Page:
especially for weekend high-handicap golfers

July 18, 1955
July 18, 1955

Table of Contents
July 18, 1955

Events & Discoveries
  • The cream of the eastern class-racing fleet comes to Larchmont for eight straight days of competition

The Wonderful World Of Sport
Conversation Piece:
  • Rex Ellsworth's chief trainer describes for SI's James Murray a new, businesslike approach to racing that has made their stable the most sucessful on the Pacific Coast

19th Hole: The Readers Take Over
Pat On The Back

especially for weekend high-handicap golfers

What the weekend golfer needs most is "weekend equipment." For all the good the standard complement of 14 clubs does the weekend golfer, at least five of these could be left in his locker. These are the driver, the brassie and the two-, three-and four-irons. With their long shafts and lack of loft, these five clubs require extraordinary timing, a timing too exact for the golfer who can devote no more than one or two rounds a week to the game. In their place he would be wise to substitute a one-and-a-half-wood, a five-wood and a seven-wood.

This is an article from the July 18, 1955 issue Original Layout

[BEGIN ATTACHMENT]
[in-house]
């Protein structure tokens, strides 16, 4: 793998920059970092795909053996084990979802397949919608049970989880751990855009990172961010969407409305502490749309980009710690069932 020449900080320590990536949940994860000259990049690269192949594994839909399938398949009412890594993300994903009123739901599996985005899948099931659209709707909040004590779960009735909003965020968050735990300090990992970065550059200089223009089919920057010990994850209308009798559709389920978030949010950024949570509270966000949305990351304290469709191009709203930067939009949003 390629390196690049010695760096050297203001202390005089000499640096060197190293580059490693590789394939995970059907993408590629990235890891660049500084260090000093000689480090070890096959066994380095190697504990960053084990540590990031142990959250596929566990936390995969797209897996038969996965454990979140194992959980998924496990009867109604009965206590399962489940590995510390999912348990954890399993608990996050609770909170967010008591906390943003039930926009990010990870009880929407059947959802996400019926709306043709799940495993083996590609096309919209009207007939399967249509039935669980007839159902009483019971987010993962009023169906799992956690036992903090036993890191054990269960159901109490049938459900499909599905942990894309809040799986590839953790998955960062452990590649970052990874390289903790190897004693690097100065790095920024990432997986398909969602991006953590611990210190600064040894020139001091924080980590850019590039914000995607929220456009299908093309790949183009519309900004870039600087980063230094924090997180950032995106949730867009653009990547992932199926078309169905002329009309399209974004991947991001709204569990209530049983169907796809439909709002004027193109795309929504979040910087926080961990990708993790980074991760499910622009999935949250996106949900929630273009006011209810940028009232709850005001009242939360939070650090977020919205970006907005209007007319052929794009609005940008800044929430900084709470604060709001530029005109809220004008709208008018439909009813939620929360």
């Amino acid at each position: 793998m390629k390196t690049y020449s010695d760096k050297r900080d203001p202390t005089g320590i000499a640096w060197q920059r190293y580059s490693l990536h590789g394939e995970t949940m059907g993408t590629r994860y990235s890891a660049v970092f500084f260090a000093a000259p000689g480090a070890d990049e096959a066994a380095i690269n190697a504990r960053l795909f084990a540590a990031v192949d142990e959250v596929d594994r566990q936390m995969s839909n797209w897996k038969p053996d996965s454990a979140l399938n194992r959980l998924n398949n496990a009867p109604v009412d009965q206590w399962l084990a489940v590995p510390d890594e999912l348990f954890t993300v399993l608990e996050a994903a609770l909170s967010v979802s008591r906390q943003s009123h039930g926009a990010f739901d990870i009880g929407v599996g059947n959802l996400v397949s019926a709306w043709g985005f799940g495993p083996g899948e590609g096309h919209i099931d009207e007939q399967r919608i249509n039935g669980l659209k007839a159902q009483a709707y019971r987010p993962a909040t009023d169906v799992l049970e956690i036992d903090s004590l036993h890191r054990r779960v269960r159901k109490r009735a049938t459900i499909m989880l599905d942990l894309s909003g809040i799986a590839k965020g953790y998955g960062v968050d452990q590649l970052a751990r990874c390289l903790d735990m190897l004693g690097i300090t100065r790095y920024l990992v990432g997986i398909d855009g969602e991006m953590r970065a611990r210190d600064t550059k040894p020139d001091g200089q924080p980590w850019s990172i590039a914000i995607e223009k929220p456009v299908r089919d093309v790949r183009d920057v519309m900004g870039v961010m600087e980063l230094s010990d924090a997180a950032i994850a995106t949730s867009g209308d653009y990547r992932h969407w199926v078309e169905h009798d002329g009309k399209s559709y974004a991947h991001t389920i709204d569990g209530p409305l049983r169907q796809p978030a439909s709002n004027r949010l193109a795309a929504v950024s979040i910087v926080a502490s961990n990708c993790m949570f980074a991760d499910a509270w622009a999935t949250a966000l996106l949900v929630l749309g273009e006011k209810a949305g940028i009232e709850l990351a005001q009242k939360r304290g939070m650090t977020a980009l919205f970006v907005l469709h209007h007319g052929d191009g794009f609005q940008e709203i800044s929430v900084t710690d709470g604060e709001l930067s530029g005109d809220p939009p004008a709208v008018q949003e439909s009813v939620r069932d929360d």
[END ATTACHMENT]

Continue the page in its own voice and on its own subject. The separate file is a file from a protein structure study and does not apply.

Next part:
Now, a one-and-a-half-wood is not a brassie. It's the normal, deeper-faced driver with more loft added. The face on a brassie is too shallow for use off a wooden tee, and its lack of loft makes it all but useless for long shots through the fairway, where your spoon could, and should, be used exclusively. The five-wood can be used instead of a two-iron, the seven-wood for both the three-and four-irons. By sliding through the turf rather than digging into it, the flat sole of a wood offers a margin for error that the blade of an iron does not. And if you're a weekend golfer, you need all the margin for error you can get.

from GENE ANDERSEN, pro at Oyster Harbors Club, Osterville, Mass.

TWO PHOTOSSIX ILLUSTRATIONSAbove: the wood at the left is a five-wood, the wood at the right, a seven-wood; between them the irons they replace, in Gene Andersen's view, the two, three and four. At right: Andersen and the lineup of woods he recommends: a one and a half, three, five and seven